City alternatively contends that, even if it had title to the stage and the openings created by the trap doors, bare title without the control of the property is inadequate as a matter of law to impose liability for dangerous conditions on public property, citing Low v. City of Sacramento (1970) 7 Cal.App.3d 826, 87 Cal.Rptr. 173. From this legal premise, City argues there is no evidence it controlled the City-owned property at the time of Huffman's injury (Tolan v. State of California ex rel Dept. of Transportation (1979) 100 Cal.App.3d 980, 983, 161 Cal.Rptr. 307); Hamlin, although a City employee, neither acted as City's employee nor was under City's control when he performed his tasks for AAF; instead, Hamlin had been loaned to and was under the control of AAF when he performed his tasks.
We reject both the legal premise and the factual contention underlying City's argument. First, City's legal premise is flawed because Low did not hold that a public entity that owns property containing a dangerous condition escapes liability absent proof it also controlled the property. The section 830, subdivision (c) statutory language interpreted by Low defines public property as “property owned or controlled by the public entity.” The language is disjunctive rather than conjunctive, and therefore public property is property owned by the entity without the requirement of control. Low did not hold that property owned by a public entity forfeits its public property status if the public entity ceded temporary control over the property to third parties; instead, Low's discussion of the relevance of control was limited to those cases where “the public entity's relationship to the dangerous property is not clear.” 19 (Low v. City of Sacramento, supra, 7 Cal.App.3d at p. 833, 87 Cal.Rptr. 173.) There is no lack of clarity here. City owned the Center and therefore Low's control analysis is not applicable.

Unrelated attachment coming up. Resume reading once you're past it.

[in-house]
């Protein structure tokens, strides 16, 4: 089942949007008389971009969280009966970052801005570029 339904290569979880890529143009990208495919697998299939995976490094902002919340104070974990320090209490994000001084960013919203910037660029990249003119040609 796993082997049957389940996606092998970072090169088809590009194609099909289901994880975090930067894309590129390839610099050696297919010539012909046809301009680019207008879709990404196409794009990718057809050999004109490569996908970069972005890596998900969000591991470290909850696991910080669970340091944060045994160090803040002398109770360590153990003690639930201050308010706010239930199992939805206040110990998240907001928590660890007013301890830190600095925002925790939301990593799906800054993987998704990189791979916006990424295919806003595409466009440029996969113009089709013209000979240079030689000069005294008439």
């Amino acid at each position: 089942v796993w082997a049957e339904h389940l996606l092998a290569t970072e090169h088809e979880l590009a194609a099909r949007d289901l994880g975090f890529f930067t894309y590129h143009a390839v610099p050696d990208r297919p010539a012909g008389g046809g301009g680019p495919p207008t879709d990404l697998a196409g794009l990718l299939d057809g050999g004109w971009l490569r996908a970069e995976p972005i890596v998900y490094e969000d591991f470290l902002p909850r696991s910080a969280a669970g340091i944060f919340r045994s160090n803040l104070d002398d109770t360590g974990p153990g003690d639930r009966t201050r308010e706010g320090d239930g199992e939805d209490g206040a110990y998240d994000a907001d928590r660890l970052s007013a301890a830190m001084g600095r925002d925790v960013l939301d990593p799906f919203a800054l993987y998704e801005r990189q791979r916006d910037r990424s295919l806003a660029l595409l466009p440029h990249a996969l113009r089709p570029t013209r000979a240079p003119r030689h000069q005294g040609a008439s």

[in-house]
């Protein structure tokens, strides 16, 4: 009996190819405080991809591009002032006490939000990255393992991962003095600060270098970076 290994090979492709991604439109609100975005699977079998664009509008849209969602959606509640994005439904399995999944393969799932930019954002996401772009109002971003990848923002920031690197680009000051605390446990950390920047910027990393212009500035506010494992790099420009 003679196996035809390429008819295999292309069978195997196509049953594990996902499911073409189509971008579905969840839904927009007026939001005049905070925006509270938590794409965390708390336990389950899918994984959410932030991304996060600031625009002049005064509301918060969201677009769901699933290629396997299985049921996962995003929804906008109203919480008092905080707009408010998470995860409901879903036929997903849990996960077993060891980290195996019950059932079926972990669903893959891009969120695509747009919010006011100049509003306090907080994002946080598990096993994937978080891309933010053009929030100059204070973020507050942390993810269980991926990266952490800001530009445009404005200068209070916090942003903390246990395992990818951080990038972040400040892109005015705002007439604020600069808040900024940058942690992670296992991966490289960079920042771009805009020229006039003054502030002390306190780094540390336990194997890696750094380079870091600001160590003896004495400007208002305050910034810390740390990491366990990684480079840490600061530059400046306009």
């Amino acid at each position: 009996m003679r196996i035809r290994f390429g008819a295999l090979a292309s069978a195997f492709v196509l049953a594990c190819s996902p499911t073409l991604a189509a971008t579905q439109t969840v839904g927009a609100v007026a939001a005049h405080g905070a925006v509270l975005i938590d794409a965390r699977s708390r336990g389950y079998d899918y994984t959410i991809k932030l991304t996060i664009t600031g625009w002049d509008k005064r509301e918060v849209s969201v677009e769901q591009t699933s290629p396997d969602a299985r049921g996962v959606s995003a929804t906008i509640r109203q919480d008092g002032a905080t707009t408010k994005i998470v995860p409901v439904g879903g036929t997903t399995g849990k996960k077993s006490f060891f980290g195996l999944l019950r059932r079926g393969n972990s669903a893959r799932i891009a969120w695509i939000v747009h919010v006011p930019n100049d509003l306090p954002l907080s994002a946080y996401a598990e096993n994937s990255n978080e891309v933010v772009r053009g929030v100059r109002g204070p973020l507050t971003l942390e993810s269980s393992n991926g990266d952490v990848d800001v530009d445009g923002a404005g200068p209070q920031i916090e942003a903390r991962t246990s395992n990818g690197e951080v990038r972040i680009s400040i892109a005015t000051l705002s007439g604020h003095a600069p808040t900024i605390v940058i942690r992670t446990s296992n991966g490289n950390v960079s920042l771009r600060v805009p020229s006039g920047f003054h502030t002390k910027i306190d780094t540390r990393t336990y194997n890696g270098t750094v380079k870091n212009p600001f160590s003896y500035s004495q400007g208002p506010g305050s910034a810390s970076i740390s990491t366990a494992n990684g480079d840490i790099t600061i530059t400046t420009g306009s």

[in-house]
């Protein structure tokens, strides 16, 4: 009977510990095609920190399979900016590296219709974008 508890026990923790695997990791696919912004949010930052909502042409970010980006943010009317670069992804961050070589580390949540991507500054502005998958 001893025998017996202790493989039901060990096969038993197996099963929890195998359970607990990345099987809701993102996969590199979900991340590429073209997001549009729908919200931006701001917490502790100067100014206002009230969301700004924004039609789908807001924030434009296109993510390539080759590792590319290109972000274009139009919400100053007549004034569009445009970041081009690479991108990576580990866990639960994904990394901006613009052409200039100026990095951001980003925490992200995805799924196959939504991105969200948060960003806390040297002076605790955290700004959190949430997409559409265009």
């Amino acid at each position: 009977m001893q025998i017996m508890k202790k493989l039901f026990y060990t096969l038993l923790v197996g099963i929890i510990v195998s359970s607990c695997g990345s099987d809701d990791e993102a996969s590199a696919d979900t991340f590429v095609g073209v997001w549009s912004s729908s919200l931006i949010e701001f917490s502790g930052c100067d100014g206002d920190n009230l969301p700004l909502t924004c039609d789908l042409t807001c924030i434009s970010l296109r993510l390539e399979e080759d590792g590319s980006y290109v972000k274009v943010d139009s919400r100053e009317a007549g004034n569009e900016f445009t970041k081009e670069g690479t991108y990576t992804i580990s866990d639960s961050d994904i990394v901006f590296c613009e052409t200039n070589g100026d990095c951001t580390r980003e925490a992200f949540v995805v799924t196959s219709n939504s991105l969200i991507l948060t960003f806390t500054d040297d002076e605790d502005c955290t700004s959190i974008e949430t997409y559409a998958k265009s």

Second, even assuming City's control of the property is required to impose liability, there is substantial evidence City retained sufficient control over the stage to hold City liable for the dangerous condition of the stage. Under Low, control exists if the public entity has the “power to prevent, remedy or guard against the dangerous condition.” (Low v. City of Sacramento, supra, 7 Cal.App.3d at pp. 833 834, 87 Cal.Rptr. 173.) Hamlin had the power to prevent, remedy or guard against the dangerous condition; it was his responsibility, as technical director, to supervise installation and operation of the trap doors. Although Hamlin may not have had authority to implement all of the safety features that Huffman's expert claimed were appropriate, including using a spotter or conducting the initial rehearsals with the trap doors closed, a jury could infer that Hamlin did have authority to install some of the safety features, including Glo-Tape or understage lighting, that would have remedied or guarded against the dangerous condition.